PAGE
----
Student Artwork: Collaborative Quilt of Transformation

by Helen Seigel

This quilt image was created by twenty students (grades 3-5) at Diamond Elementary School who are participants in the Special Studio art program with artist Helen Seigel. Together the student artists and the professional artist worked to construct an image that would be both visually stunning and conceptually challenging. Each student was photographed in three positions: receiving, observing, and giving an object. Next, students used oil pastels to design a wall and floor background, applying their knowledge of basic color theory and pattern. They voted to alternate warm and cool colors on the walls and to be free to choose their own colors for the floors. Conceptual planning discussions included issues such as how to work together successfully as a group. Inherent in this process was the establishing of guidelines or rules for everyone to follow. Equally important were opportunities for free expression by each individual member of the group. After gluing the photographs onto the completed backgrounds, students gathered to plan the objects which they would be passing on to one another. With the group seated in the configuration of the actual artwork, Ms. Seigel "handed" the world to Marta Navarro (top left), who picked it up, transformed it first into a baseball (considering its round form), and then into a balloon. Her neighbor (to the right), Isidro Montoya, took her balloon and changed it into a circular frisbee, and then into a dog (for its conceptual connection). This pattern continues throughout the piece, each student receiving something, reinterpreting and reinventing that object, making formal or conceptual associations as they worked. Students used colored pencils and markers to draw their objects. They had to carefully consider the scale and position of each item so that it would fit into their hands. Upon completion of these mixed media collages (oil pastels, colored pencils, markers, and photography) the technology of color copying was employed to unify diverse textures into a harmonious and magical blend.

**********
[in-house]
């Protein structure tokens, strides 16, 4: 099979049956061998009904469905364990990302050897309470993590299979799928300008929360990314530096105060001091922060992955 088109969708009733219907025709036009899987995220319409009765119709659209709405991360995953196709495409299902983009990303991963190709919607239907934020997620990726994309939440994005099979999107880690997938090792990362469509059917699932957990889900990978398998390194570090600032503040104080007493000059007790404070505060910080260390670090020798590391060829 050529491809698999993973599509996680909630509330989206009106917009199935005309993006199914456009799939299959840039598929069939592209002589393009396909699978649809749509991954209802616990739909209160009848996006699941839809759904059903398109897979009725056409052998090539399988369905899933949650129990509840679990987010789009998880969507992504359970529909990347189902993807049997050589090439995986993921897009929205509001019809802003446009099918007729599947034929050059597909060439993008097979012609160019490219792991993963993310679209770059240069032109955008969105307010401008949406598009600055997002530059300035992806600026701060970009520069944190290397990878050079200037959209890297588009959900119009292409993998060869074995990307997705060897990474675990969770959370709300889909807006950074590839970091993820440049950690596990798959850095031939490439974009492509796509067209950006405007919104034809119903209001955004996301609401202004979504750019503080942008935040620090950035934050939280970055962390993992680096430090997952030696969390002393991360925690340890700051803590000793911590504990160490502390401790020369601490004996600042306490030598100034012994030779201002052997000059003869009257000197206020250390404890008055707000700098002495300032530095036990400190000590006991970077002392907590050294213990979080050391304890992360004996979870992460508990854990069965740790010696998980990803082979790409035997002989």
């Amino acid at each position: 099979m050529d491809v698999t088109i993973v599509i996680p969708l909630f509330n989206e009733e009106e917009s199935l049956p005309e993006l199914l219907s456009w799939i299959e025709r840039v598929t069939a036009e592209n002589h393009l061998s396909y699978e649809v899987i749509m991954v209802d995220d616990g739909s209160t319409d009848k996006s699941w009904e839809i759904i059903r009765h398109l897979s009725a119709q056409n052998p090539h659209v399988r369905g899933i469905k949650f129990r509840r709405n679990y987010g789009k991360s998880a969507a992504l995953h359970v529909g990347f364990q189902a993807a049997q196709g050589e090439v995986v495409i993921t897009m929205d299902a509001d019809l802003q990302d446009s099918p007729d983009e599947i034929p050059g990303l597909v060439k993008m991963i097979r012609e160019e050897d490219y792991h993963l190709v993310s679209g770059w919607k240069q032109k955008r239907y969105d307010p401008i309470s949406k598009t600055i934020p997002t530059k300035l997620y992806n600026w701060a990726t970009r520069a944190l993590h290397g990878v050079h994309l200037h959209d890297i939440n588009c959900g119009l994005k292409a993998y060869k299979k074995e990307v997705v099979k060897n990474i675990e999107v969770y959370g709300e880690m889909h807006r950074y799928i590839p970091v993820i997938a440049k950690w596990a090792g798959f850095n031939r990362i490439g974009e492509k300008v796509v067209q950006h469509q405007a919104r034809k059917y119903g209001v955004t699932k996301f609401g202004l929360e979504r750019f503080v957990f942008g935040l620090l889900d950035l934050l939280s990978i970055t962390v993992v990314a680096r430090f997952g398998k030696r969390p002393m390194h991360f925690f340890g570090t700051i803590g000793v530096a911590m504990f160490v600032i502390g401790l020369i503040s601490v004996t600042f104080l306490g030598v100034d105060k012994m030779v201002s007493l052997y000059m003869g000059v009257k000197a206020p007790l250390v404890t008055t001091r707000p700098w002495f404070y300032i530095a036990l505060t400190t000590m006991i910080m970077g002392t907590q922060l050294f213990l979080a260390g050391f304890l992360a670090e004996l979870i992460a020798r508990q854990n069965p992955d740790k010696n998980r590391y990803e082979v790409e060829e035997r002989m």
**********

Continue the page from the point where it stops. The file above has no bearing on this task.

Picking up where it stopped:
The resulting "quilt" of giving and taking not only demonstrates the students' mastery of art elements, design, and techniques, but also illustrates how visual art is a powerful vehicle for critical thinking, exploration, invention, and collaboration.

Young Special Studio artists (grades 3-5) at Harvey Elementary School brain-stormed together to make a list of things that they could not do without the help of others. Then they each selected a theme which they would develop into a piece of art. Individual students could invite up to four other students to participate in their work. Acting as directors, students advised their peers as to how they might most successfully pose to communicate their idea. Photographs include the student artist and his/her "actors." Students then combined the resulting photographs with colored pencils, markers, oil pastels, and magazine images to create evocative mixed media collages. Finally, the collages were turned into color prints which seem to make their fantasies appear to be real!

These pieces are truly mixed media works as they combine art materials, mass media imagery, drama, and student collaboration to yield striking, original statements.

Back to Table of Contents of the Fall 1995 Issue of On Common Ground

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